How best to imagine what the BBC could be? It is difficult, of course, and regardless of your preference, the recent attacks on the corporation serve to limit the hitherto-unimagined possibilities and close off answers to this question. Unfortunately, the increasing clamour to defend the BBC against ministerial attacks has, at its heart, the acceptance of defeat.
It is worth thinking through the chess moves here.
The most eloquent example of the BBC’s defence so far has been Armando Iannucci’s rousing, funny and beautifully barbed MacTaggart memorial speech this year at Edinburgh, which was widely shared and seemed to hit a common nerve: that the BBC is in fact, pretty good, and, hey ministers, if you think about it, worth keeping.
He made the argument that shrinking the BBC is ‘bad capitalism’ when the media, communications and information industries make up a bigger share of GDP than the car, oil and gas industries put together. Strangely enough he even made a vaguely imperialist argument, citing Culture Minister Ed Vaizey’s point that the BBC makes Britain the number one soft power in the world.
Iannucci’s pitch was good, strong stuff, speaking the language of ministers in the hope that they might listen and change their behavior, or at least deviate from their default setting of solipsism, which Iannucci’s wittily exemplified through Tony Blair’s Iraq War-declaring shibboleth: ‘I only know what I believe’.
It would be great if ministers paid heed. Iannucci’s delineation of the BBC is highly persuasive. But if there’s any chance of constituting the BBC as a confident, vigorous public service broadcaster rather than dithering under the rubric of liberal pluralism, it is worth understanding this in its lineage to the struggles that characterized the 2010 coalition government’s term of office. On the one hand, austerity’s manic masochism: ‘cut the damn thing! Hell, cut everything!’ and on the other the ‘Defend The…’ and ‘Stop The…’-isms of every protest marching down Whitehall, whether it is higher education, the public sector, or the NHS.
Does the BBC’s turn in the seemingly ineluctable factory belt of beheadings reveal something new about the language of austerity?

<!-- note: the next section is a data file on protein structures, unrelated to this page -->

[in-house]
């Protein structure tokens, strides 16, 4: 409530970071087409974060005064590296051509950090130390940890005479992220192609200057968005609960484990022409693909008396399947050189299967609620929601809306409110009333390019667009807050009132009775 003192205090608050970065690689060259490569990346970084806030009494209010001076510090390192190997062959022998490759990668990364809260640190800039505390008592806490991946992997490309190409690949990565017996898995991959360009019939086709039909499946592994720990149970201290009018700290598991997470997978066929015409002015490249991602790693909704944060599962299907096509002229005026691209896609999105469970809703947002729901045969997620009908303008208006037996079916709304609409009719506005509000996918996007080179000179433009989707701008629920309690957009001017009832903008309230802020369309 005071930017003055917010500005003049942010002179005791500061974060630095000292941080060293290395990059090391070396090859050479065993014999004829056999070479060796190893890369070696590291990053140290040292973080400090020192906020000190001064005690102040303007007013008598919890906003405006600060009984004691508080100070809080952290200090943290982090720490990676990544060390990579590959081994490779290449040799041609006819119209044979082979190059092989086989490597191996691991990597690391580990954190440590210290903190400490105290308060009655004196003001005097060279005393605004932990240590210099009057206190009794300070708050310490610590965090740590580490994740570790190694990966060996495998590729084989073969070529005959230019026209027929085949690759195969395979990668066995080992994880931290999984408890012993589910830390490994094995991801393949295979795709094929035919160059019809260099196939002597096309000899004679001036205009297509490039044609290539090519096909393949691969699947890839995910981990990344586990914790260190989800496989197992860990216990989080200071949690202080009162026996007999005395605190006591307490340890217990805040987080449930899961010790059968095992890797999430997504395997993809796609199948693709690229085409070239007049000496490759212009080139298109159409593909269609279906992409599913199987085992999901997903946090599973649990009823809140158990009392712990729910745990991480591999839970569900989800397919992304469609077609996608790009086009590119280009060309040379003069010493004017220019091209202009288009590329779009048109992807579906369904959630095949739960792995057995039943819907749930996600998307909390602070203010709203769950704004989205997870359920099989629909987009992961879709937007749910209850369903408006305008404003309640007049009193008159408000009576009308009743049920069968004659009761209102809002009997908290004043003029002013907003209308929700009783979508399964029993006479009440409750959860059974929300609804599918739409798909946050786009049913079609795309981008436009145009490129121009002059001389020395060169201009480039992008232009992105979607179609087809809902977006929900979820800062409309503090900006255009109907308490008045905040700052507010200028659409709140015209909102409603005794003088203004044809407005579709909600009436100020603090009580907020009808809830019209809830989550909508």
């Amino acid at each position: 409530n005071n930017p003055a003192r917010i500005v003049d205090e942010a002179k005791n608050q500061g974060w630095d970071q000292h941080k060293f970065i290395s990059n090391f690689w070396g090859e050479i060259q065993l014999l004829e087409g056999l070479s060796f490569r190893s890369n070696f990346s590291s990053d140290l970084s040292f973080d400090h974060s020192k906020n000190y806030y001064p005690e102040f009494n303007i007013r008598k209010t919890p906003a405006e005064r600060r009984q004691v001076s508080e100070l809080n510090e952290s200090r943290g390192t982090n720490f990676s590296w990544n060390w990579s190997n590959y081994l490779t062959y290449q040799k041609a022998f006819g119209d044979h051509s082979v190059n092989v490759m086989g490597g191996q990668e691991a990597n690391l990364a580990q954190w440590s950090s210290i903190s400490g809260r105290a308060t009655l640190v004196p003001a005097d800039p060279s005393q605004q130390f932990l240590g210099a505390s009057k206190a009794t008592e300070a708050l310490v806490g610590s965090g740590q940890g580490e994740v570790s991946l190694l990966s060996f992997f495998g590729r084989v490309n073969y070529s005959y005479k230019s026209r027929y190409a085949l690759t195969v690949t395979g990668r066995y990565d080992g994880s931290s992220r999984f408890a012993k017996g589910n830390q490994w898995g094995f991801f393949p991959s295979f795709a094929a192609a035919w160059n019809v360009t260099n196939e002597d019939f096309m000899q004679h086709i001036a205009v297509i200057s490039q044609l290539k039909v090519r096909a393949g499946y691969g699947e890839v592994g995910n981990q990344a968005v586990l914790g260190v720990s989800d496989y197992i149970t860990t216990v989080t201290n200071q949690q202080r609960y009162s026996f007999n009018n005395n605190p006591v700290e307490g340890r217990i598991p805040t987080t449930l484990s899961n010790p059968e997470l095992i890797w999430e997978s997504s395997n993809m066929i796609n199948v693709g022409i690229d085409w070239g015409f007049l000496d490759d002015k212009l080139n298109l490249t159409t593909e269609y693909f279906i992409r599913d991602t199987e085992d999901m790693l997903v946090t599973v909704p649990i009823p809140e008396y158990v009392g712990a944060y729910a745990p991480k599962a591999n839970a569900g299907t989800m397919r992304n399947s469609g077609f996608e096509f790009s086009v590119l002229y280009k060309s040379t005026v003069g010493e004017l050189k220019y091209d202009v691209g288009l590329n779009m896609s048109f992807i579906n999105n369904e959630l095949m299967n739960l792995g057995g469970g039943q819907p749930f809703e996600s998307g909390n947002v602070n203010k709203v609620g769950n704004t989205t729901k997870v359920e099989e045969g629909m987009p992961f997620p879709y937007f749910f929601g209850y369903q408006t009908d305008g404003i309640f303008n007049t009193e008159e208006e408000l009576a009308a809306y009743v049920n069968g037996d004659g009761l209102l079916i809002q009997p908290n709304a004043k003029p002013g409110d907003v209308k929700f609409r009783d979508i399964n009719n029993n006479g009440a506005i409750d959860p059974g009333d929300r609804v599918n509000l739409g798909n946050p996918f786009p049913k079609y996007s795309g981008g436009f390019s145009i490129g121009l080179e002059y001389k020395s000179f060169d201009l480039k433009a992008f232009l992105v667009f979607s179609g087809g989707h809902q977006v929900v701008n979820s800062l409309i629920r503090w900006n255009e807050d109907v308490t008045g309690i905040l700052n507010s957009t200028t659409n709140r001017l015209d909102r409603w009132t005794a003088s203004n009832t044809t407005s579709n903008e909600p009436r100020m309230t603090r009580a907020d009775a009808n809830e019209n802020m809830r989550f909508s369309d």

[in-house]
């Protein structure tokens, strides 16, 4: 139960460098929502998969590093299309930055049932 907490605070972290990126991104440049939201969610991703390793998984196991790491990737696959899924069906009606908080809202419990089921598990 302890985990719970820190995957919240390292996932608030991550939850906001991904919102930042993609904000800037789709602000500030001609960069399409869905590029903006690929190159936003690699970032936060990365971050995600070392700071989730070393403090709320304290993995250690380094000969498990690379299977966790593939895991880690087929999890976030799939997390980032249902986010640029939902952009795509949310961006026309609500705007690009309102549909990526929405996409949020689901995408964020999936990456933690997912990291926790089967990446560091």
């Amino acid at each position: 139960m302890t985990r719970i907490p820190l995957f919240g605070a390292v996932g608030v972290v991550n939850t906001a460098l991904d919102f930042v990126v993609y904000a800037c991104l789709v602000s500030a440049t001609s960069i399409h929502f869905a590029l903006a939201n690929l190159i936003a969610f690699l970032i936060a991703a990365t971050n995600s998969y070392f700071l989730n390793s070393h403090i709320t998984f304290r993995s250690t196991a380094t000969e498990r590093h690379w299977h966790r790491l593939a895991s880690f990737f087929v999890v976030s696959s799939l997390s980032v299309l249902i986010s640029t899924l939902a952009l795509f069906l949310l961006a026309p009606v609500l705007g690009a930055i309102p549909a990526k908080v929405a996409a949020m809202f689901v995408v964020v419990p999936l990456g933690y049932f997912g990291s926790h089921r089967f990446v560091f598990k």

Ministers issuing amorphous and vague warnings to the BBC about a ‘balanced’ coverage of the upcoming EU referendum creates an insecure atmosphere for the BBC. Iannucci drives at this, but perhaps it is possible to go further: for example, only the actions of the already-cowed could account for the possibility of managing to simultaneously report on a global crisis of capitalism, while maintaining Osborne’s line that it was simply the previously incumbent Labour government’s poor bookkeeping wot caused it. The cognitive dissonance here is perhaps the dominant affect when watching the BBC.
But you do not need another tub-thumping leftist grandstand on recent history; perhaps it is better to stretch our political memory a little further back in time, to Dennis Potter’s bile-duct-depleting speech from the same address in 1993:
‘The [BBC] Corporation has already been driven onto the back foot by the ideology-driven malice of the ruling politicians, and its response has been to take several more steps backwards, with hands thrown up, and to whimper an alleged defense of all it has stood for in the very language and concepts of its opponents.’
This sounds familiar to contemporary ears, which begs the question, is the current persistent sniping at the BBC not simply worn-through rhetoric to force its opponents into revanchist positions? It forces a conservatism upon the BBC’s supporters, which in turn leaves its opponents free to make claims, often now fantastical, about how the future is to privatize. The elision of privatization and modernization is a well-known mode of double-speak for those in the public sector.
Are we forever to engage in this game?
In some of his thinking, Iannucci falls into this trap. What he calls ‘M for Mysterious’, Dennis Potter calls ‘Occupying Powers’. The diagnosis is the same, which in turn plays into a weak defence against the Conservative’s attacks, a defence that elects to turn a blind eye to the BBC’s faults.